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To be alone

10/18/2020 02:37:08 PM

Oct18

Several months ago, while walking on a raw, gray afternoon, I passed by an old house with the porch light on.  Perhaps it was the weather, or my own dampened mood, but the sight of a porch light on in the middle of the day made me feel sad.

As I walked, I wondered what made me so sad about seeing a porch light on in the middle of the day.  Of course, the house could have been empty, and the illuminated light bulb merely an oversight.  But in that moment, I imagined that there was a person inside that house, a person waiting for a loved one to return. 

I further imagined that the light had been turned on in the hope that the loved one would have returned the previous night, and the loved one did not return, so the light still burned, keeping a lonely vigil.  In that moment, it seemed to me that the porch light represented the very image of loneliness.  That is what made me sad.

“It is not good for man to be alone,” we read in the Torah.  In the Torah’s second story of creation, the first human is created as a single being, sculpted from damp clay and animated with the breath of God.  After the first human is created, God says “it is not good for man to be alone.”   This observation leads to the creation of the first woman.

“It is not good to be alone.”   Let’s take a closer look at the assumption behind that statement.  As a strong introvert, I value the time I spend in solitude.  The time I choose to spend alone refreshes me – that is the definition of an introvert.  (It’s not correct to say that introverts don’t like people, only that introverts need a certain amount of “alone time.”)  So I suggest an amended reading of the verse “It is not good to be alone.” 

Perhaps it is better to say:  It is not good to be lonely.  It’s not good if we crave companionship and find it lacking. After all, loneliness is not something you feel only when you are physically alone.  It is quite possible to feel lonely even in a crowd of people.  It is quite possible to feel lonely even while spending time with a friend.  It is quite possible to feel lonely even in a marriage.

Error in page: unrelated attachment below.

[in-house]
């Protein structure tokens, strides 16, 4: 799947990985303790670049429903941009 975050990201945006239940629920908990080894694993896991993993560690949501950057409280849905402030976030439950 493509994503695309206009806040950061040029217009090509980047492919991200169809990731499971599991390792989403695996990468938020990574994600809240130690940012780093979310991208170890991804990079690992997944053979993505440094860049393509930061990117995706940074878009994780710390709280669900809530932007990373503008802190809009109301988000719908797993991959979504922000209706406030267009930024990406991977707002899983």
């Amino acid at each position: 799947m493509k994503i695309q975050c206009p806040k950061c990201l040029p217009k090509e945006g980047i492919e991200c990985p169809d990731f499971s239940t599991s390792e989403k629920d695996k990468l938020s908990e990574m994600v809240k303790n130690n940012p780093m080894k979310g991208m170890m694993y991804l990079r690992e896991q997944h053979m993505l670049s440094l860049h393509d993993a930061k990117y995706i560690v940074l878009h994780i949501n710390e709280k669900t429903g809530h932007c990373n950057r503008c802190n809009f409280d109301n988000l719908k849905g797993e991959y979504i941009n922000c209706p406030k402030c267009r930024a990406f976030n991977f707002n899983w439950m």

A few years ago I read an article that claimed there is no single word in English that means “the opposite of loneliness.”  Marina Keegan’s collection of essays and stories published under the title “The Opposite of Loneliness” after her untimely death in a car accident does not offer a single word that captures “the Opposite of Loneliness.”  Instead, she wrote:  

It’s not quite love and it’s not quite community; it’s just this feeling that there are people, an abundance of people, who are in this together. Who are on your team.

 

In this time of physical separation, it can be harder to feel part of “an abundance of people who are on your team.”  Without the opportunity to gather so freely for informal conversation and shared experiences, we may feel as if we are going through our struggles alone.  We may have to remind ourselves that being a part of a team requires communication.  Practice.  Contact.  It requires work.

It took me a while to figure out what struck me as sad and lonely about the porch light left on in the middle of the day.  I had imagined that the light represented the act of waiting for someone to return, an entirely passive act.  We live in a time in which the passive act of waiting for human companionship does not serve us well.

Instead, when we feel loneliness creep into our hearts, we must be active, to seek out the people with whom we can talk, even if only on a screen, or on the phone, or with masks and six feet separating us. 

In this sacred community we are among an abundance of people.  And we are on the same team.  Sometimes we just need to remind ourselves of that fact.  Because while it can be good to be alone, it is never good to feel alone.  

Wed, January 26 2022 24 Sh'vat 5782